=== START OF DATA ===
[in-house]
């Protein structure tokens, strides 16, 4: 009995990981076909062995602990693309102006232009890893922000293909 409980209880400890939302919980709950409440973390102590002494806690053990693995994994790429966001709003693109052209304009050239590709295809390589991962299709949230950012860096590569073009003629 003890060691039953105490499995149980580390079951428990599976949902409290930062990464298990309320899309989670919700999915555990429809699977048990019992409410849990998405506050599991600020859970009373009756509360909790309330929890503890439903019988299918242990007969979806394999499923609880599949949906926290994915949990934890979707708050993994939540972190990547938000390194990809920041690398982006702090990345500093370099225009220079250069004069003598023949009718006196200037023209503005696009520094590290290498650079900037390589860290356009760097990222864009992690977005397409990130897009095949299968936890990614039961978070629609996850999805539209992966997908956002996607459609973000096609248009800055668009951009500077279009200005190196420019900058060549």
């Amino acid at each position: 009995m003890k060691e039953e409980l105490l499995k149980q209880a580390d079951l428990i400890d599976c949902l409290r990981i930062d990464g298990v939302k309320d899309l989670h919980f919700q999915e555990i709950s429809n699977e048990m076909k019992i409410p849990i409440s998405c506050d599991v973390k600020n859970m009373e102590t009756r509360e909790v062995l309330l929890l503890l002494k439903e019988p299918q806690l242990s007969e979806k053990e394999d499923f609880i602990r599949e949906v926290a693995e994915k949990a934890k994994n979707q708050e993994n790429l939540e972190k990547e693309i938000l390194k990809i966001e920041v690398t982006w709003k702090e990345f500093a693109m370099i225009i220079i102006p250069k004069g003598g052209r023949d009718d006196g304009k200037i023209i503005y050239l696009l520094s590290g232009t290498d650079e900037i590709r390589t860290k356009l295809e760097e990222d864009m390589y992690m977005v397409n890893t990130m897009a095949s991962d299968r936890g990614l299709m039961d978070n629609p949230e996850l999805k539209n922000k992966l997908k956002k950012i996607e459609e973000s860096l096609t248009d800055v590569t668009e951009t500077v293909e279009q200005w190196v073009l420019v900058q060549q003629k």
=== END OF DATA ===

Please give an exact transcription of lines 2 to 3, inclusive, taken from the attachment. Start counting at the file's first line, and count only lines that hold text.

């Protein structure tokens, strides 16, 4: 009995990981076909062995602990693309102006232009890893922000293909 409980209880400890939302919980709950409440973390102590002494806690053990693995994994790429966001709003693109052209304009050239590709295809390589991962299709949230950012860096590569073009003629 003890060691039953105490499995149980580390079951428990599976949902409290930062990464298990309320899309989670919700999915555990429809699977048990019992409410849990998405506050599991600020859970009373009756509360909790309330929890503890439903019988299918242990007969979806394999499923609880599949949906926290994915949990934890979707708050993994939540972190990547938000390194990809920041690398982006702090990345500093370099225009220079250069004069003598023949009718006196200037023209503005696009520094590290290498650079900037390589860290356009760097990222864009992690977005397409990130897009095949299968936890990614039961978070629609996850999805539209992966997908956002996607459609973000096609248009800055668009951009500077279009200005190196420019900058060549």
């Amino acid at each position: 009995m003890k060691e039953e409980l105490l499995k149980q209880a580390d079951l428990i400890d599976c949902l409290r990981i930062d990464g298990v939302k309320d899309l989670h919980f919700q999915e555990i709950s429809n699977e048990m076909k019992i409410p849990i409440s998405c506050d599991v973390k600020n859970m009373e102590t009756r509360e909790v062995l309330l929890l503890l002494k439903e019988p299918q806690l242990s007969e979806k053990e394999d499923f609880i602990r599949e949906v926290a693995e994915k949990a934890k994994n979707q708050e993994n790429l939540e972190k990547e693309i938000l390194k990809i966001e920041v690398t982006w709003k702090e990345f500093a693109m370099i225009i220079i102006p250069k004069g003598g052209r023949d009718d006196g304009k200037i023209i503005y050239l696009l520094s590290g232009t290498d650079e900037i590709r390589t860290k356009l295809e760097e990222d864009m390589y992690m977005v397409n890893t990130m897009a095949s991962d299968r936890g990614l299709m039961d978070n629609p949230e996850l999805k539209n922000k992966l997908k956002k950012i996607e459609e973000s860096l096609t248009d800055v590569t668009e951009t500077v293909e279009q200005w190196v073009l420019v900058q060549q003629k």